An iconic Hindu festival, Holi is also known as the festival of colors in India. Typically, the festival is celebrated around the nation in March, and the celebration may last for several days. For Indians, the Holi festival marks the beginning of spring and their joyful expectations for the coming year. The festival embodies the nation’s rich history and culture. During Holi celebrations, everyone – rich and poor, young and old – enjoys the festival of colors. During the two years that I worked in India, I was lucky to photograph and experience three Holi festivals. The myriad colors, as well as laughter of people celebrating the festival, remained fresh in my memory long after I returned to China.
In March 2013, I set foot on Indian soil for the first time as a photojournalist. Holi was my first photography project in the South Asian country. On the advice of a colleague who had been there for years, we chose Mathura, a town in northern India’s Uttar Pradesh, to photograph the festival. For Hindus, Mathura is the birthplace of Lord Krishna, a deity commonly worshipped in India. For this reason, Mathura is considered a sacred city by Hindus. There, visitors can witness the most traditional Holi celebrations.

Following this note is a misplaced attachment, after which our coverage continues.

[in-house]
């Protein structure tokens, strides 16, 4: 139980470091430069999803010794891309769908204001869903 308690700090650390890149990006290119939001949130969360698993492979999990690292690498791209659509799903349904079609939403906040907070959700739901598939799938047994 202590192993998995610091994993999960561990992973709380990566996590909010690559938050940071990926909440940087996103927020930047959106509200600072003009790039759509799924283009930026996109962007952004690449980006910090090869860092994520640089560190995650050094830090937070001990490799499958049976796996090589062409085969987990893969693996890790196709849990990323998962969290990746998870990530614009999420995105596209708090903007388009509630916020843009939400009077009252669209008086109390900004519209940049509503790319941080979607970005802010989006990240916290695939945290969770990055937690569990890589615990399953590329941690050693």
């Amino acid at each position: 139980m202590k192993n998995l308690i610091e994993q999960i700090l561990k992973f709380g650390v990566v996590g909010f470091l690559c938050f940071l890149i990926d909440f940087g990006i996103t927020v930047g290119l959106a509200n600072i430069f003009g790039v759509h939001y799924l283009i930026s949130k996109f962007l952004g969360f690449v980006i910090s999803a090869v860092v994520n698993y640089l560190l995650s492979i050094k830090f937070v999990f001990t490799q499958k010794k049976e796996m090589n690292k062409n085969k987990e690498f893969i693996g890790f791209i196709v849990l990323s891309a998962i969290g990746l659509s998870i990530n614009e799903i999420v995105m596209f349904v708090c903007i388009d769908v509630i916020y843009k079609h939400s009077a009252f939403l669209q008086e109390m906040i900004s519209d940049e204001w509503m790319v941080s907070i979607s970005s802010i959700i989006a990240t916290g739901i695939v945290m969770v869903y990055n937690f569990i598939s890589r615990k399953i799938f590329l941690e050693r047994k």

The festive atmosphere was palpable as our vehicle approached the old district of Mathura. The staff at a toll station we passed had their faces painted red with colors, and they looked as though they were drunk. We saw children chasing and squirting colored water at each other with water pistols in villages on our way to Mathura. When we arrived in Mathura, we found the streets crowded with people and vehicles. Almost all people – motorcycle riders, peddlers, and pedestrians, as well as cattle on the streets, had their bodies and faces painted in myriad colors.